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Tramming Advice

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Rickwjenn

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#1
Have my PM-940CNC working great from a CNC and CAM software point of view. Learning how to do some basic machining. Was doing some face milling to see how thin a slice I could cut (or at least what the CNC was telling me):

https://www.youtube.com/watch?v=anhVG-TIaDE

Could see right away the overlap didn't look right. I measured my Y axis have have right at 0.001" of downward travel as I go from front to back about 9".

What is the best way to adjust this? Shims? Appreciate all input.
 

T Bredehoft

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#2
Are you certain all gib clamps were secure/tight? that could account for .001 easily.
 

Rickwjenn

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#3
No and thank you. I am a beginner and will go check that first!
 

RJSakowski

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#4
If you are seeing a series of step-like features when you face with multiple passes, they can be attributed to an out of tram condition. As Tom said, loose gibs can cause this problem. If the z axis gib is loose, the head will be sagging slightly and the front side of the facing tool will be cutting deeper than the back side. If you can lock the z axis ways, this should reduce that sagging condition.

On a manual mill, this isn't a problem as you would lock the axes that weren't moving but on a CNC machine, generally, all three axes are free to move. (A CNC facing routine would typically make a pass, lift to a safe height move to the start of the next pass, and lower to cutting depth for the next pass.)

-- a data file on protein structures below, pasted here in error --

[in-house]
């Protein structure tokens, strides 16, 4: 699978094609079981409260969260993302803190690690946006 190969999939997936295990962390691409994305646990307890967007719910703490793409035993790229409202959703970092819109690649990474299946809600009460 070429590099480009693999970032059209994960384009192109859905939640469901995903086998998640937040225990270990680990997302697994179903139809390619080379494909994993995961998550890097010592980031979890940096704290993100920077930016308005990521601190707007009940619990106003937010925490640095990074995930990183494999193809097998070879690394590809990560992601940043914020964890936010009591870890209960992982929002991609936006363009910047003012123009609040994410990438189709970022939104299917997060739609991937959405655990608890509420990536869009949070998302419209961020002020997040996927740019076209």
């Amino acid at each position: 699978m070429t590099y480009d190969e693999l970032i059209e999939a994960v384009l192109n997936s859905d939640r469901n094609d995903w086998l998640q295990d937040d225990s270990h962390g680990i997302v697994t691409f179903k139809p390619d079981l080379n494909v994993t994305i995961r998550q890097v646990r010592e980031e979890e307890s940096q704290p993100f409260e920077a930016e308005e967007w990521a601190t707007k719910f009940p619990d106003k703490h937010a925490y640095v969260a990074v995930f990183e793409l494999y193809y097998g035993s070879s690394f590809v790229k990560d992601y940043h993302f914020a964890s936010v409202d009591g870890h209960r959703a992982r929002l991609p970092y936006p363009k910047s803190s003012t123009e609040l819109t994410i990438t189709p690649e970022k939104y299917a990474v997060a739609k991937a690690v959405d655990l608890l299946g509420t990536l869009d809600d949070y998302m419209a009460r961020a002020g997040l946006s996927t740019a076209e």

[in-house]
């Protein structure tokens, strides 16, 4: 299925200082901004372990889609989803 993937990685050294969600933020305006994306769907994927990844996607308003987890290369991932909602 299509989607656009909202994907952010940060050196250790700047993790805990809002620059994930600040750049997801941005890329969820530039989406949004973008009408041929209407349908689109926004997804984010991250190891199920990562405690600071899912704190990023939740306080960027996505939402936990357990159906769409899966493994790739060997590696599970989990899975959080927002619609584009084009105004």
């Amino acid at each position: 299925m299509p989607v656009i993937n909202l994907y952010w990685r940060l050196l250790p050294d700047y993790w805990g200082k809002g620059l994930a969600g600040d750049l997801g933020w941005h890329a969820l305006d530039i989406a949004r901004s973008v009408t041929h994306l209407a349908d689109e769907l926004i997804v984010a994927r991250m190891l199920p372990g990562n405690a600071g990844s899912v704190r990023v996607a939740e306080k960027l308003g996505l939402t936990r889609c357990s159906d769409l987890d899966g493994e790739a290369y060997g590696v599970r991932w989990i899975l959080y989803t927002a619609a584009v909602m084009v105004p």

A loose z axis gib can also cause the head to rotate slightly due to play in the ways and the cutting forces. You would see this in the pattern left by the cutting tool. The circular arcs will appear different when facing in opposite directions.

If you are tightening your gibs, be careful not to over-tighten. Over-tightening will increase backlash and wear on the ways and in extreme cases, can lead to lost steps in your stepper motor on the affected axis.

Sweeping the table with an indicator is not an indication of out of tram condition. It is measuring the parallelness of the table surface with the x and y axes. I noticed that your mill has a havel spec for fully supported travel and maximum travel. Ideally, you will be operating in the region of full table support. Loose ways and an unsupported table can result in table lift. On my Tormach 770, this happens at 10" to the left of home position in the x direction.

In a final analysis, .001" over 9" is not a huge problem. You are just over .0001"/" which is as good as many 1-2-3 blocks and precision squares. If it were my machine, I would work with it a while before I attempted any adjustments.
 

Rickwjenn

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#5
Great feedback - thank you. I am going to make a once over pass on all the gibs to make sure all is tight. Still getting to know the machine mechanicals after spending first few weeks in the controls. I know what EVERY wire and electrical component does now and need to get that point on the complete machine.
 
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